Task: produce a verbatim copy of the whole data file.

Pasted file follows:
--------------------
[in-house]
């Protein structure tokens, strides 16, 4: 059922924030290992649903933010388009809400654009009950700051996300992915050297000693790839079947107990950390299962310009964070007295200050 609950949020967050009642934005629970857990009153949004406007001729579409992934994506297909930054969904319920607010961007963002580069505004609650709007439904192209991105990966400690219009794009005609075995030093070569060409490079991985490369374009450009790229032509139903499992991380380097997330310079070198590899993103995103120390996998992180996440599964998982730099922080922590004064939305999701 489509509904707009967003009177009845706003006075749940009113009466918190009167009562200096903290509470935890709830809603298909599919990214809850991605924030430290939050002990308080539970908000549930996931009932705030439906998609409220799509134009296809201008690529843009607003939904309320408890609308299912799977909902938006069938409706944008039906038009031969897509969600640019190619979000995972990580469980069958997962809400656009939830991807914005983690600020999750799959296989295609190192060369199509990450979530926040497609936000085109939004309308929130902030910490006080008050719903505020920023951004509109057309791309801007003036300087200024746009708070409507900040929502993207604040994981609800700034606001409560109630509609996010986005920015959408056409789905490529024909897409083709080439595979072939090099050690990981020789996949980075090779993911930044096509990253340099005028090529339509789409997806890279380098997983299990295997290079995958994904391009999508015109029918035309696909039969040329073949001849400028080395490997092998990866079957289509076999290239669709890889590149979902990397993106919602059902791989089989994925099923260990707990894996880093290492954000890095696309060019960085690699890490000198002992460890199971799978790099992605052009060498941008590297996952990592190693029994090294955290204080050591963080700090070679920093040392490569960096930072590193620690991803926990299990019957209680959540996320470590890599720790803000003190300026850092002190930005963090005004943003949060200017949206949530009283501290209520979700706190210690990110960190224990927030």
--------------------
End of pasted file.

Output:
[in-house]
């Protein structure tokens, strides 16, 4: 059922924030290992649903933010388009809400654009009950700051996300992915050297000693790839079947107990950390299962310009964070007295200050 609950949020967050009642934005629970857990009153949004406007001729579409992934994506297909930054969904319920607010961007963002580069505004609650709007439904192209991105990966400690219009794009005609075995030093070569060409490079991985490369374009450009790229032509139903499992991380380097997330310079070198590899993103995103120390996998992180996440599964998982730099922080922590004064939305999701 489509509904707009967003009177009845706003006075749940009113009466918190009167009562200096903290509470935890709830809603298909599919990214809850991605924030430290939050002990308080539970908000549930996931009932705030439906998609409220799509134009296809201008690529843009607003939904309320408890609308299912799977909902938006069938409706944008039906038009031969897509969600640019190619979000995972990580469980069958997962809400656009939830991807914005983690600020999750799959296989295609190192060369199509990450979530926040497609936000085109939004309308929130902030910490006080008050719903505020920023951004509109057309791309801007003036300087200024746009708070409507900040929502993207604040994981609800700034606001409560109630509609996010986005920015959408056409789905490529024909897409083709080439595979072939090099050690990981020789996949980075090779993911930044096509990253340099005028090529339509789409997806890279380098997983299990295997290079995958994904391009999508015109029918035309696909039969040329073949001849400028080395490997092998990866079957289509076999290239669709890889590149979902990397993106919602059902791989089989994925099923260990707990894996880093290492954000890095696309060019960085690699890490000198002992460890199971799978790099992605052009060498941008590297996952990592190693029994090294955290204080050591963080700090070679920093040392490569960096930072590193620690991803926990299990019957209680959540996320470590890599720790803000003190300026850092002190930005963090005004943003949060200017949206949530009283501290209520979700706190210690990110960190224990927030």